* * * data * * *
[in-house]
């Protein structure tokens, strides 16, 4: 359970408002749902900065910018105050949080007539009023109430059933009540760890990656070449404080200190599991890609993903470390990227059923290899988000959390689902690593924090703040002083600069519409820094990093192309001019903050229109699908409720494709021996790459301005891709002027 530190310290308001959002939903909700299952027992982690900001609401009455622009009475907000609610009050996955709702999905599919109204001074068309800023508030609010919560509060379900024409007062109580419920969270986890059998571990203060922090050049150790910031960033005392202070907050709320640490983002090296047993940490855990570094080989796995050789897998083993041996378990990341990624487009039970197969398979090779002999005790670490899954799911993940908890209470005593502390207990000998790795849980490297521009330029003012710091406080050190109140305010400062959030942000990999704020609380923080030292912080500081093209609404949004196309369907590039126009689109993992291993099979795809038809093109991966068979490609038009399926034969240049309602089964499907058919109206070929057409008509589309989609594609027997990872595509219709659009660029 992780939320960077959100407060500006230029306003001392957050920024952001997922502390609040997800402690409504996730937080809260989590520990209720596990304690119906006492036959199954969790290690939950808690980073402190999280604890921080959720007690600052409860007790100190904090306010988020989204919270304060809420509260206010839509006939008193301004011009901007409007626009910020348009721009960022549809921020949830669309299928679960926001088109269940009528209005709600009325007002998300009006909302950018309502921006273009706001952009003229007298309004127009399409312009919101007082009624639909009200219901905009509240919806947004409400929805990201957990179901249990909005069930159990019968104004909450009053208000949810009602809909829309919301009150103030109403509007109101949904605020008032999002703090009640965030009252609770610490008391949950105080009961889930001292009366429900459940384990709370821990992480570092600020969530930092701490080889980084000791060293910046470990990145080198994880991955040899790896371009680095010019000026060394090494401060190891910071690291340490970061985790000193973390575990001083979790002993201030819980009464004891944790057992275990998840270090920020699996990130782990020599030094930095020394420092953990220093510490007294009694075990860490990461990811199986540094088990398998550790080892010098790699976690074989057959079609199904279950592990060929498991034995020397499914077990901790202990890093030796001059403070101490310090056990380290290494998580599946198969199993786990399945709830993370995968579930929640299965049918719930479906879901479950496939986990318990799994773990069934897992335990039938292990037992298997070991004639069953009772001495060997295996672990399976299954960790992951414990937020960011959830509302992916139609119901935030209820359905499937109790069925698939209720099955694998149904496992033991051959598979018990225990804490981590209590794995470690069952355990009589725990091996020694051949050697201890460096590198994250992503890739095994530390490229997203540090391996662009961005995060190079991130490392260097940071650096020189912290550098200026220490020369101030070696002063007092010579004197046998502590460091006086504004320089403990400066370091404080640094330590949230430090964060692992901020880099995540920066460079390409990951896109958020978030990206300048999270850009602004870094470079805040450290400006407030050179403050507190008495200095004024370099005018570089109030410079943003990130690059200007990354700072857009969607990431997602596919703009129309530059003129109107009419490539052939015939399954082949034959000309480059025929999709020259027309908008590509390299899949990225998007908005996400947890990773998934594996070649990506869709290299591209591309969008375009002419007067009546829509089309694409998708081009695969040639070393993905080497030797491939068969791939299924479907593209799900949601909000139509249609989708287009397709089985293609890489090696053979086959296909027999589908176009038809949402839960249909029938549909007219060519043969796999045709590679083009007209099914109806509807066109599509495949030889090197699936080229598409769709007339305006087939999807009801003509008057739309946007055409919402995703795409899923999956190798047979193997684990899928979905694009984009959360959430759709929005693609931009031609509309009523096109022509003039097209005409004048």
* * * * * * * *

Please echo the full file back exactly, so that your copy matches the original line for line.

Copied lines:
[in-house]
């Protein structure tokens, strides 16, 4: 359970408002749902900065910018105050949080007539009023109430059933009540760890990656070449404080200190599991890609993903470390990227059923290899988000959390689902690593924090703040002083600069519409820094990093192309001019903050229109699908409720494709021996790459301005891709002027 530190310290308001959002939903909700299952027992982690900001609401009455622009009475907000609610009050996955709702999905599919109204001074068309800023508030609010919560509060379900024409007062109580419920969270986890059998571990203060922090050049150790910031960033005392202070907050709320640490983002090296047993940490855990570094080989796995050789897998083993041996378990990341990624487009039970197969398979090779002999005790670490899954799911993940908890209470005593502390207990000998790795849980490297521009330029003012710091406080050190109140305010400062959030942000990999704020609380923080030292912080500081093209609404949004196309369907590039126009689109993992291993099979795809038809093109991966068979490609038009399926034969240049309602089964499907058919109206070929057409008509589309989609594609027997990872595509219709659009660029 992780939320960077959100407060500006230029306003001392957050920024952001997922502390609040997800402690409504996730937080809260989590520990209720596990304690119906006492036959199954969790290690939950808690980073402190999280604890921080959720007690600052409860007790100190904090306010988020989204919270304060809420509260206010839509006939008193301004011009901007409007626009910020348009721009960022549809921020949830669309299928679960926001088109269940009528209005709600009325007002998300009006909302950018309502921006273009706001952009003229007298309004127009399409312009919101007082009624639909009200219901905009509240919806947004409400929805990201957990179901249990909005069930159990019968104004909450009053208000949810009602809909829309919301009150103030109403509007109101949904605020008032999002703090009640965030009252609770610490008391949950105080009961889930001292009366429900459940384990709370821990992480570092600020969530930092701490080889980084000791060293910046470990990145080198994880991955040899790896371009680095010019000026060394090494401060190891910071690291340490970061985790000193973390575990001083979790002993201030819980009464004891944790057992275990998840270090920020699996990130782990020599030094930095020394420092953990220093510490007294009694075990860490990461990811199986540094088990398998550790080892010098790699976690074989057959079609199904279950592990060929498991034995020397499914077990901790202990890093030796001059403070101490310090056990380290290494998580599946198969199993786990399945709830993370995968579930929640299965049918719930479906879901479950496939986990318990799994773990069934897992335990039938292990037992298997070991004639069953009772001495060997295996672990399976299954960790992951414990937020960011959830509302992916139609119901935030209820359905499937109790069925698939209720099955694998149904496992033991051959598979018990225990804490981590209590794995470690069952355990009589725990091996020694051949050697201890460096590198994250992503890739095994530390490229997203540090391996662009961005995060190079991130490392260097940071650096020189912290550098200026220490020369101030070696002063007092010579004197046998502590460091006086504004320089403990400066370091404080640094330590949230430090964060692992901020880099995540920066460079390409990951896109958020978030990206300048999270850009602004870094470079805040450290400006407030050179403050507190008495200095004024370099005018570089109030410079943003990130690059200007990354700072857009969607990431997602596919703009129309530059003129109107009419490539052939015939399954082949034959000309480059025929999709020259027309908008590509390299899949990225998007908005996400947890990773998934594996070649990506869709290299591209591309969008375009002419007067009546829509089309694409998708081009695969040639070393993905080497030797491939068969791939299924479907593209799900949601909000139509249609989708287009397709089985293609890489090696053979086959296909027999589908176009038809949402839960249909029938549909007219060519043969796999045709590679083009007209099914109806509807066109599509495949030889090197699936080229598409769709007339305006087939999807009801003509008057739309946007055409919402995703795409899923999956190798047979193997684990899928979905694009984009959360959430759709929005693609931009031609509309009523096109022509003039097209005409004048």